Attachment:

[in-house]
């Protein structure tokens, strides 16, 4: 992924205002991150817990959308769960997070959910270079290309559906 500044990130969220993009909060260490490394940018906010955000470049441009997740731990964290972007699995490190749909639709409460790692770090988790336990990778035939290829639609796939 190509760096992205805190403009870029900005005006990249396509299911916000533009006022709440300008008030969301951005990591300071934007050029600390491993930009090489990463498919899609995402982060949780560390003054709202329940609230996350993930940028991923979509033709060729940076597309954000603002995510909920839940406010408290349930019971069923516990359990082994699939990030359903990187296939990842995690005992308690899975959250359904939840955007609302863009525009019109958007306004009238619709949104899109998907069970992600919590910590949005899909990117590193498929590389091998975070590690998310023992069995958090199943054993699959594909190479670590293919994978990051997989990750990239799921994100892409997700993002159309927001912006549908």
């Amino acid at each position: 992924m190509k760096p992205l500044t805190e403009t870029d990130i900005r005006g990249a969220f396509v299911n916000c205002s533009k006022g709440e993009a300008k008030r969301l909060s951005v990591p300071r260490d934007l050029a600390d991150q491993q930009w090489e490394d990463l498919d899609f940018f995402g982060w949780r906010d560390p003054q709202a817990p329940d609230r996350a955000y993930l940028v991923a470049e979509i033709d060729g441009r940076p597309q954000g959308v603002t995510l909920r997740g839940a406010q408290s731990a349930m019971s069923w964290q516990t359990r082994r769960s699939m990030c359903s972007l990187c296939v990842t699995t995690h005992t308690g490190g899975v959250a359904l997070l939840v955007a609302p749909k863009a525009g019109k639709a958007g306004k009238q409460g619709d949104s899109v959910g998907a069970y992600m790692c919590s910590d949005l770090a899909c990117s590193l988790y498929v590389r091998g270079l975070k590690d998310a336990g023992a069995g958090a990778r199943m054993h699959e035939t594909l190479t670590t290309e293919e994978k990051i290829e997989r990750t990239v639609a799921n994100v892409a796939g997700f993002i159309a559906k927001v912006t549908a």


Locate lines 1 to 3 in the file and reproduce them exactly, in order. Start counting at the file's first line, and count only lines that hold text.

[in-house]
């Protein structure tokens, strides 16, 4: 992924205002991150817990959308769960997070959910270079290309559906 500044990130969220993009909060260490490394940018906010955000470049441009997740731990964290972007699995490190749909639709409460790692770090988790336990990778035939290829639609796939 190509760096992205805190403009870029900005005006990249396509299911916000533009006022709440300008008030969301951005990591300071934007050029600390491993930009090489990463498919899609995402982060949780560390003054709202329940609230996350993930940028991923979509033709060729940076597309954000603002995510909920839940406010408290349930019971069923516990359990082994699939990030359903990187296939990842995690005992308690899975959250359904939840955007609302863009525009019109958007306004009238619709949104899109998907069970992600919590910590949005899909990117590193498929590389091998975070590690998310023992069995958090199943054993699959594909190479670590293919994978990051997989990750990239799921994100892409997700993002159309927001912006549908």
């Amino acid at each position: 992924m190509k760096p992205l500044t805190e403009t870029d990130i900005r005006g990249a969220f396509v299911n916000c205002s533009k006022g709440e993009a300008k008030r969301l909060s951005v990591p300071r260490d934007l050029a600390d991150q491993q930009w090489e490394d990463l498919d899609f940018f995402g982060w949780r906010d560390p003054q709202a817990p329940d609230r996350a955000y993930l940028v991923a470049e979509i033709d060729g441009r940076p597309q954000g959308v603002t995510l909920r997740g839940a406010q408290s731990a349930m019971s069923w964290q516990t359990r082994r769960s699939m990030c359903s972007l990187c296939v990842t699995t995690h005992t308690g490190g899975v959250a359904l997070l939840v955007a609302p749909k863009a525009g019109k639709a958007g306004k009238q409460g619709d949104s899109v959910g998907a069970y992600m790692c919590s910590d949005l770090a899909c990117s590193l988790y498929v590389r091998g270079l975070k590690d998310a336990g023992a069995g958090a990778r199943m054993h699959e035939t594909l190479t670590t290309e293919e994978k990051i290829e997989r990750t990239v639609a799921n994100v892409a796939g997700f993002i159309a559906k927001v912006t549908a």